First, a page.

“What comes around, goes around,” I replied, feeling quite proud of my spontaneous intellect, “now drop ‘em!”
“I swear on my children’s lives I have never met anyone called Zara!”
“Drop ‘em NOW!”
Finally, the boxer shorts came down to his ankles. A hairy, unattractive, dimply bottom was revealed.
“Zara, you stupid fool!” I thought to myself. It would be like mating with a sasquatch.
I started to realise I was taking too long. Standing in the middle of a terraced block pointing a shotgun would draw people’s attention to me like a compass drawn to magnetic north. I was here to accomplish a mission and now was the time to act. I was primed and ready to fire when I looked again at the disgusting, hairy backside.
“What the hell is that?” I questioned.
“That tattoo, on your arse.”
“Ironic,” I thought, “how ironic!”
I would genuinely have loved to hear that long story, but I had deliberated too long. This man did not deserve a second chance. I took aim at that tattooed backside, closed my eyes, pulled my sweaty finger back onto the trigger and fired.
By Joanne Rigby
As with Calvin's first book Forever is Over it is a book that is very easy to read and very difficult to put down! With so much insight to the characters I could visualize the complete story in my head like a movie. The only complaint I would have is that it did have to come to an end! I had come to know those characters so well I didn't want to leave them behind! I hope you've started the next one Calvin.......
Interview With the Author
Hi Calvin, thanks for joining me today to discuss your new book Kiss My Name.
What age group do you recommend your book for? Sixteen plus, although ages 30-55 would probably identify with it most.
What sparked the idea for this book? I had an initial idea of a lady turning up at a man's house the day before his wedding, armed with a shotgun. I built the story around that.
Which comes first? The character's story or the idea for the novel? With my first book, Forever is Over, it was the character's story. With Kiss My Name, it was the idea for the novel, so I guess it differs. With both, I have told the story from several different characters perspectives which I feel helps you identify with them more. I personally feel the set of characters in Kiss My Name have stronger personalities than those in Forever is Over.
What was the hardest part to write in this book? In Kiss My Name the hardest part was the ending. In Forever is Over, the central character, Richie, was always going to die, that was revealed in Chapter One, but with Kiss My Name, there was never going to be a clear an ending. The ending in Kiss My Name has already sparked some debate but thankfully the majority seem to like it.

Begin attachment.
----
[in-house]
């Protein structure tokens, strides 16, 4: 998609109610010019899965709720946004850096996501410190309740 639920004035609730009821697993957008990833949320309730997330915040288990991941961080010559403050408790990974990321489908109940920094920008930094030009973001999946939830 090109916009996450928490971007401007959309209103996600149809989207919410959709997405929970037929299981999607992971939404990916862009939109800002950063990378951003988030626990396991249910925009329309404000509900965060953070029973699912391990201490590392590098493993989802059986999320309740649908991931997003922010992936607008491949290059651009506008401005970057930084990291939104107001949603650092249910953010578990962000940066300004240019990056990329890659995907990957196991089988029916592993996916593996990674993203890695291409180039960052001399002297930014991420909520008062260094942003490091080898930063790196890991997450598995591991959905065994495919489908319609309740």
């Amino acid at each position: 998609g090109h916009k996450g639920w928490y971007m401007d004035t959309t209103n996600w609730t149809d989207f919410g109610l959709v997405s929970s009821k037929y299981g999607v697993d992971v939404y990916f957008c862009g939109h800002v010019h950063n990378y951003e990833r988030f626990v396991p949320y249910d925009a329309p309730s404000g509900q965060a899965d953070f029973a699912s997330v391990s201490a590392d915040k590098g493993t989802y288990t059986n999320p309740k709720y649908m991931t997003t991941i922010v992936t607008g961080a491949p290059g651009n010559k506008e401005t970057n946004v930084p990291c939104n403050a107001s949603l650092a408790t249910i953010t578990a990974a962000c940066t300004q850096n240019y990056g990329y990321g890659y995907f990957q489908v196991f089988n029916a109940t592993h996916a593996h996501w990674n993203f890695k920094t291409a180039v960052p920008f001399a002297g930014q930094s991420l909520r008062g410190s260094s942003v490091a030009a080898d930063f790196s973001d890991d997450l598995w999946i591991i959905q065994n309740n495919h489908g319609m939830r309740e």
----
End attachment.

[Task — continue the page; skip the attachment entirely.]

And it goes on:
How long did it take you to write this book? I spent around six months slowly building up the characters and then six months writing flat out, so twelve months in total.
What is your writing routine? I start a book slowly to let me get a feel for the characters myself, so I only write a couple of hours a day (and sometimes not at all) for the first few months. When I was writing flat out towards the end, I could spend twelve hours a day writing and if I wasn't writing, I was thinking about it!
How did you get your book published? At this stage, I have just launched the ebook via Amazon's Kindle Direct Publishing.
What advice do you have for someone who would like to become a published writer? With the likes of Amazon's KDP, anyone can be an author these days. That does mean, however, there are thousands and thousands of authors competing with you for an audience. I think these days you need strong sales and marketing skills as well as skills as a writer. My advice would be to develop a story that has unique qualities to try to set it apart from your competitors and build up an interest via social media.
Great advice, Calvin. What do you like to do when you're not writing? I have been married to Alison for sixteen years and we have two boys Brad and Joel who are 13 and 11. I like to watch the two boys playing their sports and spending time with my wife and our friends.
What does your family think of your writing? My wife and boys are very supportive, as are my extended family. My sister, Mum and Dad are always encouraging their friends to download the ebook!
Please tell us a bit about your childhood. I was brought up in a village called Aughton in Lancashire, England (this was the setting of Forever is Over). I had a sister, Lisa who is eleven months older than me. My Dad ran a painting and decorating firm and employed around a dozen men and my Mum did his secretarial work. My Mum also did amateur dramatics which I guess is where my interest in writing developed from.
Did you enjoy school? I went to Ormskirk Grammar School which was a very old fashioned school in many ways (the boys had a playground which the girls were not allowed on!) Some of the teachers taught in a very old fashioned manner so, although I enjoyed the friendships I made, I did not enjoy the lessons very much at all!
Did you like reading when you were a child? I have always enjoyed reading. Alfred Hitchcock's Three Investigators series was a particular favorite.
When did you first realize you wanted to be a writer? I have always had ambitions to be a writer, but they were fuelled by a small piece (monologue) that I wrote for BBC Radio in 2006.
Did your childhood experiences influence your writing? Very much so. I think this is evident in both my books as, after the first Chapter, they begin in childhood and work forward.
What can we look forward to from you in the future? I intend to release two books next year. A non-fictional sports related book in late May 2014 and a fictional book in the second half of the year.
Thanks so much for chatting with me today, Calvin. I wish you all the best with your future projects.
About the Author
Calvin Wade was born in Ormskirk, Lancashire in 1971. He studied Economics at Manchester Metropolitan University, graduating in 1992. On graduation, he worked in a record shop for eighteen months to fund a backpacking trip around the world.
Since returning from his travels, his working life has been in the mortgage industry, working for Alliance & Leicester, Yorkshire Building Society and Birmingham Midshires. During this period, he has run five marathons, three in London and one each in Liverpool and New York. His first London Marathon was run in a fancy dress house where he was narrowly beaten by an apple, a banana and a pear.
Calvin Wade is married to Alison and has two sons, Bradley and Joel.